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#6 dabob

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Posted 23 June 2011 - 11:11 AM

I won a Remington 870 Express in a raffle one time and it was way too heavy on the trigger pull. It felt like the safety was on! I sent the trigger off and got it fixed for around $60.00. That trigger is perfect now, it is not too light.Do some searches for a gunsmith that specializes in shotgun trigger work. Check out TRIGGERSMITH.COMIf the trigger pull is in the 6 to 7 lbs pull range I would leave it like it is.
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#7 clampdaddy

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Posted 23 June 2011 - 03:38 PM

I agree with the others. Leave it alone and consider it an extra margin of safety for that new hunter.
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#8 dangerranger

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Posted 23 June 2011 - 04:10 PM

The Kid will be 30 in Oct. Hes in the military, and his units designated shooter. I forget that everyones kids arent grown. as DaBob said it feels like the safety is on. I pulled it twice before it tripped. I have a few shotguns and none of them have a pull weight like this. Im going to have to get out my trigger weights and actually measure it, but its tough. DR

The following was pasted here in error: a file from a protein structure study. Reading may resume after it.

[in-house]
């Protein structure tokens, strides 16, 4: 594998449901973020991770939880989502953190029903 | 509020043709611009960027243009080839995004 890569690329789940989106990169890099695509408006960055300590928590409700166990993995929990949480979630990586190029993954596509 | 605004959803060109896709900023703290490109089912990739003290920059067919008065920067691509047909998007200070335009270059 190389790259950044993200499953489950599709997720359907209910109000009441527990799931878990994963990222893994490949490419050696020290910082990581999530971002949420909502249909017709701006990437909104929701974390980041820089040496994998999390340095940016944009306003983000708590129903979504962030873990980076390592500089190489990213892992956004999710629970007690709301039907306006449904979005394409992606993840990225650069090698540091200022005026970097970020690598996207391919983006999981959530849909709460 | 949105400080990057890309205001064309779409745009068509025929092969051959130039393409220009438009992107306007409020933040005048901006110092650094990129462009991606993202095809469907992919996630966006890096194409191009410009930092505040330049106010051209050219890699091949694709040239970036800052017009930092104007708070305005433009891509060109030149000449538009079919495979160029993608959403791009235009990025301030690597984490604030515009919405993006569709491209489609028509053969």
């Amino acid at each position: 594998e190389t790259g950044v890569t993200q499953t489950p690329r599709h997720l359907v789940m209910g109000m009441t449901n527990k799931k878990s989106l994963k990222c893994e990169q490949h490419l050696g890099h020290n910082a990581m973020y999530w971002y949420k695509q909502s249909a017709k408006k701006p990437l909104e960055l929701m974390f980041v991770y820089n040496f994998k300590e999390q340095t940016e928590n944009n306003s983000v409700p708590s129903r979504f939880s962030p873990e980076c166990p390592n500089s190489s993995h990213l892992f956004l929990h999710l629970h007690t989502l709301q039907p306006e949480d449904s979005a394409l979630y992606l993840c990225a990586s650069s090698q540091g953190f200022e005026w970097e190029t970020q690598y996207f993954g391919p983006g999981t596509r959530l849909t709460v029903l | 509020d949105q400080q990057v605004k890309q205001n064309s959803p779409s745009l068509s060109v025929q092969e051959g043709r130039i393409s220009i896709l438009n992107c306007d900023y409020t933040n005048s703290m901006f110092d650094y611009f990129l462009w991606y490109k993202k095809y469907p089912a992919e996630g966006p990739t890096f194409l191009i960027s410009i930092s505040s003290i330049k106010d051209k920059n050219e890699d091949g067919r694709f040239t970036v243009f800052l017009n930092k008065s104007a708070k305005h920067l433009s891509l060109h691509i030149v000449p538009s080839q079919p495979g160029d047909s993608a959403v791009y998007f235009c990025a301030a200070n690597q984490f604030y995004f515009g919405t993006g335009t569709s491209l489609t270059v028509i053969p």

#9 clampdaddy

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Posted 23 June 2011 - 05:25 PM

Oh, that's another ball of wax entirely. I would check around with companies that specialize in combat shotguns. Most of those companies build on either a remy or mossy platform so I'd be willing to bet someone could help you out.
Sharps, the rifle that made the west safe for Winchester!

Real tractors have two cylinders and hand clutches.

My rifle is mine, it isn't for sale, and I only give guns to people that I really like.

#10 Frank

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Posted 23 June 2011 - 05:25 PM

The Kid will be 30 in Oct.

Just a minor (omitted) detail... :fireworks3:

I forget that everyones kids arent grown.

My sons will soon turn 34 & 32, but can't recall the last time I called either one "kid"... But hey, whatever works :cheers:

#11 dangerranger

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Posted 23 June 2011 - 07:08 PM

Problem solved! I took the trigger group out and after removing the trigger pin I found the problem. the trigger spring was already compressed nearly all the way. when I removed it I found the pocket it fits into plugged with plastic bits. After cleaning it out and reassembly, it trips at 7lbs 2 oz. it did not lighten any but it feels like a trigger now. I think it was running out of compression room. DR

#12 dabob

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Posted 23 June 2011 - 07:12 PM

Good job!
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#13 Frank

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Posted 23 June 2011 - 08:14 PM

There ya go :fireworks3: